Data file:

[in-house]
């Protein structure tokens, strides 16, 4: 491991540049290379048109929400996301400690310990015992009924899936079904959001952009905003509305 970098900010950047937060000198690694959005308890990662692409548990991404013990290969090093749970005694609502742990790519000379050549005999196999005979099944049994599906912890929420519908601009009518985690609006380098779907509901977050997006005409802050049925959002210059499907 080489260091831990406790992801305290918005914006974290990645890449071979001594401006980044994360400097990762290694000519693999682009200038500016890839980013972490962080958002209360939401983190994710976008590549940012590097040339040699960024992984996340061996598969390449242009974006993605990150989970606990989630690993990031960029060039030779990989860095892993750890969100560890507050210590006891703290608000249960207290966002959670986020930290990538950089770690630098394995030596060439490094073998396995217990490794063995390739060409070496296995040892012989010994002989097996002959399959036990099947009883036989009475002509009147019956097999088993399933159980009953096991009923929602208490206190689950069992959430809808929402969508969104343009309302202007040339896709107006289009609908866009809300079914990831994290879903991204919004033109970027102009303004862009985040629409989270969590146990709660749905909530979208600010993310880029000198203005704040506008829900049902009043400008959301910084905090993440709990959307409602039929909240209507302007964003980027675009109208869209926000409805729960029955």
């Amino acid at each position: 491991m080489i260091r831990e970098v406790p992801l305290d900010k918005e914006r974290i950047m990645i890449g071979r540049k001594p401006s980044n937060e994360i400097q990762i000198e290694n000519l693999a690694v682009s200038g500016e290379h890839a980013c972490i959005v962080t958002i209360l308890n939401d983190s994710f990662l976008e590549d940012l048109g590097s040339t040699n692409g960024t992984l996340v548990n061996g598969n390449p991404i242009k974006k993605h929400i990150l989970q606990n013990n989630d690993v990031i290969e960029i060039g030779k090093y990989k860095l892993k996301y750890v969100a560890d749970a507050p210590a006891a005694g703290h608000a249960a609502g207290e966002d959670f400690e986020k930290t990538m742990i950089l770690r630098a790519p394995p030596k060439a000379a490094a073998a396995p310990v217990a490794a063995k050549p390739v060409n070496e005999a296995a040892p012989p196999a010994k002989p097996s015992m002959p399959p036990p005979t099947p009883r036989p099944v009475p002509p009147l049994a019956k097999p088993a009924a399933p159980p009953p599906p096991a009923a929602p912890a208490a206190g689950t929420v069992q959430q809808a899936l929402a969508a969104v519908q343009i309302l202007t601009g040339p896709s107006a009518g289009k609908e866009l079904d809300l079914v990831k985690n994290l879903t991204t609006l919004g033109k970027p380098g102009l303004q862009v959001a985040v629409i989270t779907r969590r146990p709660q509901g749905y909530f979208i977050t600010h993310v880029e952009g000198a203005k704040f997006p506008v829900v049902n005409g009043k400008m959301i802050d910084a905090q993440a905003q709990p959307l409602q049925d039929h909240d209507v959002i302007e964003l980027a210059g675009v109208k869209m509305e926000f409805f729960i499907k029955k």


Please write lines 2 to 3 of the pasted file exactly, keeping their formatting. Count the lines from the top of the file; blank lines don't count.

């Protein structure tokens, strides 16, 4: 491991540049290379048109929400996301400690310990015992009924899936079904959001952009905003509305 970098900010950047937060000198690694959005308890990662692409548990991404013990290969090093749970005694609502742990790519000379050549005999196999005979099944049994599906912890929420519908601009009518985690609006380098779907509901977050997006005409802050049925959002210059499907 080489260091831990406790992801305290918005914006974290990645890449071979001594401006980044994360400097990762290694000519693999682009200038500016890839980013972490962080958002209360939401983190994710976008590549940012590097040339040699960024992984996340061996598969390449242009974006993605990150989970606990989630690993990031960029060039030779990989860095892993750890969100560890507050210590006891703290608000249960207290966002959670986020930290990538950089770690630098394995030596060439490094073998396995217990490794063995390739060409070496296995040892012989010994002989097996002959399959036990099947009883036989009475002509009147019956097999088993399933159980009953096991009923929602208490206190689950069992959430809808929402969508969104343009309302202007040339896709107006289009609908866009809300079914990831994290879903991204919004033109970027102009303004862009985040629409989270969590146990709660749905909530979208600010993310880029000198203005704040506008829900049902009043400008959301910084905090993440709990959307409602039929909240209507302007964003980027675009109208869209926000409805729960029955």
């Amino acid at each position: 491991m080489i260091r831990e970098v406790p992801l305290d900010k918005e914006r974290i950047m990645i890449g071979r540049k001594p401006s980044n937060e994360i400097q990762i000198e290694n000519l693999a690694v682009s200038g500016e290379h890839a980013c972490i959005v962080t958002i209360l308890n939401d983190s994710f990662l976008e590549d940012l048109g590097s040339t040699n692409g960024t992984l996340v548990n061996g598969n390449p991404i242009k974006k993605h929400i990150l989970q606990n013990n989630d690993v990031i290969e960029i060039g030779k090093y990989k860095l892993k996301y750890v969100a560890d749970a507050p210590a006891a005694g703290h608000a249960a609502g207290e966002d959670f400690e986020k930290t990538m742990i950089l770690r630098a790519p394995p030596k060439a000379a490094a073998a396995p310990v217990a490794a063995k050549p390739v060409n070496e005999a296995a040892p012989p196999a010994k002989p097996s015992m002959p399959p036990p005979t099947p009883r036989p099944v009475p002509p009147l049994a019956k097999p088993a009924a399933p159980p009953p599906p096991a009923a929602p912890a208490a206190g689950t929420v069992q959430q809808a899936l929402a969508a969104v519908q343009i309302l202007t601009g040339p896709s107006a009518g289009k609908e866009l079904d809300l079914v990831k985690n994290l879903t991204t609006l919004g033109k970027p380098g102009l303004q862009v959001a985040v629409i989270t779907r969590r146990p709660q509901g749905y909530f979208i977050t600010h993310v880029e952009g000198a203005k704040f997006p506008v829900v049902n005409g009043k400008m959301i802050d910084a905090q993440a905003q709990p959307l409602q049925d039929h909240d209507v959002i302007e964003l980027a210059g675009v109208k869209m509305e926000f409805f729960i499907k029955k």